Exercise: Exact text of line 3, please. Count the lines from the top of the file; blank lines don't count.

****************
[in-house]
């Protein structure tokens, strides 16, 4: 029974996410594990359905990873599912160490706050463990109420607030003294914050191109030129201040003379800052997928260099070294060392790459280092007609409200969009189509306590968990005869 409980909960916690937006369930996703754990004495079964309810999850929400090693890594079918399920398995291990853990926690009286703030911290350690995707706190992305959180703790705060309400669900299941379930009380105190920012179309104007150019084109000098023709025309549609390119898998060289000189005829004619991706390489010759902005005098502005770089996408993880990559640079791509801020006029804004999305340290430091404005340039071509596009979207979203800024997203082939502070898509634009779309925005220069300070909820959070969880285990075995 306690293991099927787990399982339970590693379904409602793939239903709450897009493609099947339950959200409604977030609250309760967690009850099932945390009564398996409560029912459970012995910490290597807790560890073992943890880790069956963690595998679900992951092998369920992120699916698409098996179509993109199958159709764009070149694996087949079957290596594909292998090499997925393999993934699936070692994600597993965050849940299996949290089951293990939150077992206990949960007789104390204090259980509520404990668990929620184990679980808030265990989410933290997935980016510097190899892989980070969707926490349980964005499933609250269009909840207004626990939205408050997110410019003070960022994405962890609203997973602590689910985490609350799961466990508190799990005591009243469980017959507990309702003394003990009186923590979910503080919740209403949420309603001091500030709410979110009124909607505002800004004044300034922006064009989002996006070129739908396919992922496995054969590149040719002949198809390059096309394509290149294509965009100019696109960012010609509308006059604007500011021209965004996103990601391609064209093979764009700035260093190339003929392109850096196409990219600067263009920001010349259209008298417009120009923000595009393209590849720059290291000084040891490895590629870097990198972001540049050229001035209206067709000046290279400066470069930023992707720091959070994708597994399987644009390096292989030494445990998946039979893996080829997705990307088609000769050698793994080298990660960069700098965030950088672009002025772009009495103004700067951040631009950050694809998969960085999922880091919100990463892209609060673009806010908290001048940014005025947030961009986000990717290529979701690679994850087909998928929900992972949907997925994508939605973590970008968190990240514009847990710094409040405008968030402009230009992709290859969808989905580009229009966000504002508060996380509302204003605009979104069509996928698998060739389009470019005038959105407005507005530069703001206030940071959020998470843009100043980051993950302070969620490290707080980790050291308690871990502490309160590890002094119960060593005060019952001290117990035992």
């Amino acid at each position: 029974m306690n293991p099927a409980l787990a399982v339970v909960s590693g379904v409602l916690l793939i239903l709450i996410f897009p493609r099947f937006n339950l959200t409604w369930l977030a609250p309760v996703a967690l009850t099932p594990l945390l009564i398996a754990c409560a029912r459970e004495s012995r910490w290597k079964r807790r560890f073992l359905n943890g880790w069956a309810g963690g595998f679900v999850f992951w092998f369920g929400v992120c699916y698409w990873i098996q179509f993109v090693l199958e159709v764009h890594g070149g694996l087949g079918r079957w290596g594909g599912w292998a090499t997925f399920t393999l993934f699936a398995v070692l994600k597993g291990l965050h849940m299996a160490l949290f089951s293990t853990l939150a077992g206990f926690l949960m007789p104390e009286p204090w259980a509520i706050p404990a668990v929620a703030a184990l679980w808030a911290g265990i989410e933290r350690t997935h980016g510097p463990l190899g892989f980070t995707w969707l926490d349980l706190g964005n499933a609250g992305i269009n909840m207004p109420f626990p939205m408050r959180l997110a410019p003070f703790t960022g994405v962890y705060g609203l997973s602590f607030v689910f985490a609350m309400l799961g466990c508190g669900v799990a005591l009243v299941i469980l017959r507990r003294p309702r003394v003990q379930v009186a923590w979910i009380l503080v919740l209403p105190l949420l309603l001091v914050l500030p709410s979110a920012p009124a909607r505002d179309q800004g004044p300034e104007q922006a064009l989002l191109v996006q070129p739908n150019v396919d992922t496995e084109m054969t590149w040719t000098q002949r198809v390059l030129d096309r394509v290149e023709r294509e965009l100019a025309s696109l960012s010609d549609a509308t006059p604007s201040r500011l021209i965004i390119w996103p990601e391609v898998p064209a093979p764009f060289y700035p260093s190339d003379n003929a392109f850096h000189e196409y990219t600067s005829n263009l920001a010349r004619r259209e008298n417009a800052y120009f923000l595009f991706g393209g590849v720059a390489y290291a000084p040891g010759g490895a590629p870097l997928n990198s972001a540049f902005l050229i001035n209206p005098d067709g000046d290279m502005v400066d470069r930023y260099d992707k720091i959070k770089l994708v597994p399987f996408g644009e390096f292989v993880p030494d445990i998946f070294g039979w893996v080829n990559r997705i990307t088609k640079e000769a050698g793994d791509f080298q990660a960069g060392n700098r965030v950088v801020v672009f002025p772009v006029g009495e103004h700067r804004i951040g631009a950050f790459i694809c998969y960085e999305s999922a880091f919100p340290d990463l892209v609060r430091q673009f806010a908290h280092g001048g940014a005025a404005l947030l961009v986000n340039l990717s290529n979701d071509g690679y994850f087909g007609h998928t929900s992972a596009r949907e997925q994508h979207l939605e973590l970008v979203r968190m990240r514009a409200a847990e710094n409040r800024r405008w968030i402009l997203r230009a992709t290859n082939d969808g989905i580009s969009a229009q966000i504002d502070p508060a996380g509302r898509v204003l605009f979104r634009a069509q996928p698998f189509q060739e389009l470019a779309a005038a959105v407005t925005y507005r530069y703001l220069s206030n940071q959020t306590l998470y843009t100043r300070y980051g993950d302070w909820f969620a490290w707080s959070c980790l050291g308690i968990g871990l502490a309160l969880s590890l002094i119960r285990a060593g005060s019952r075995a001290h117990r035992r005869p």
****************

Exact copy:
């Amino acid at each position: 029974m306690n293991p099927a409980l787990a399982v339970v909960s590693g379904v409602l916690l793939i239903l709450i996410f897009p493609r099947f937006n339950l959200t409604w369930l977030a609250p309760v996703a967690l009850t099932p594990l945390l009564i398996a754990c409560a029912r459970e004495s012995r910490w290597k079964r807790r560890f073992l359905n943890g880790w069956a309810g963690g595998f679900v999850f992951w092998f369920g929400v992120c699916y698409w990873i098996q179509f993109v090693l199958e159709v764009h890594g070149g694996l087949g079918r079957w290596g594909g599912w292998a090499t997925f399920t393999l993934f699936a398995v070692l994600k597993g291990l965050h849940m299996a160490l949290f089951s293990t853990l939150a077992g206990f926690l949960m007789p104390e009286p204090w259980a509520i706050p404990a668990v929620a703030a184990l679980w808030a911290g265990i989410e933290r350690t997935h980016g510097p463990l190899g892989f980070t995707w969707l926490d349980l706190g964005n499933a609250g992305i269009n909840m207004p109420f626990p939205m408050r959180l997110a410019p003070f703790t960022g994405v962890y705060g609203l997973s602590f607030v689910f985490a609350m309400l799961g466990c508190g669900v799990a005591l009243v299941i469980l017959r507990r003294p309702r003394v003990q379930v009186a923590w979910i009380l503080v919740l209403p105190l949420l309603l001091v914050l500030p709410s979110a920012p009124a909607r505002d179309q800004g004044p300034e104007q922006a064009l989002l191109v996006q070129p739908n150019v396919d992922t496995e084109m054969t590149w040719t000098q002949r198809v390059l030129d096309r394509v290149e023709r294509e965009l100019a025309s696109l960012s010609d549609a509308t006059p604007s201040r500011l021209i965004i390119w996103p990601e391609v898998p064209a093979p764009f060289y700035p260093s190339d003379n003929a392109f850096h000189e196409y990219t600067s005829n263009l920001a010349r004619r259209e008298n417009a800052y120009f923000l595009f991706g393209g590849v720059a390489y290291a000084p040891g010759g490895a590629p870097l997928n990198s972001a540049f902005l050229i001035n209206p005098d067709g000046d290279m502005v400066d470069r930023y260099d992707k720091i959070k770089l994708v597994p399987f996408g644009e390096f292989v993880p030494d445990i998946f070294g039979w893996v080829n990559r997705i990307t088609k640079e000769a050698g793994d791509f080298q990660a960069g060392n700098r965030v950088v801020v672009f002025p772009v006029g009495e103004h700067r804004i951040g631009a950050f790459i694809c998969y960085e999305s999922a880091f919100p340290d990463l892209v609060r430091q673009f806010a908290h280092g001048g940014a005025a404005l947030l961009v986000n340039l990717s290529n979701d071509g690679y994850f087909g007609h998928t929900s992972a596009r949907e997925q994508h979207l939605e973590l970008v979203r968190m990240r514009a409200a847990e710094n409040r800024r405008w968030i402009l997203r230009a992709t290859n082939d969808g989905i580009s969009a229009q966000i504002d502070p508060a996380g509302r898509v204003l605009f979104r634009a069509q996928p698998f189509q060739e389009l470019a779309a005038a959105v407005t925005y507005r530069y703001l220069s206030n940071q959020t306590l998470y843009t100043r300070y980051g993950d302070w909820f969620a490290w707080s959070c980790l050291g308690i968990g871990l502490a309160l969880s590890l002094i119960r285990a060593g005060s019952r075995a001290h117990r035992r005869p």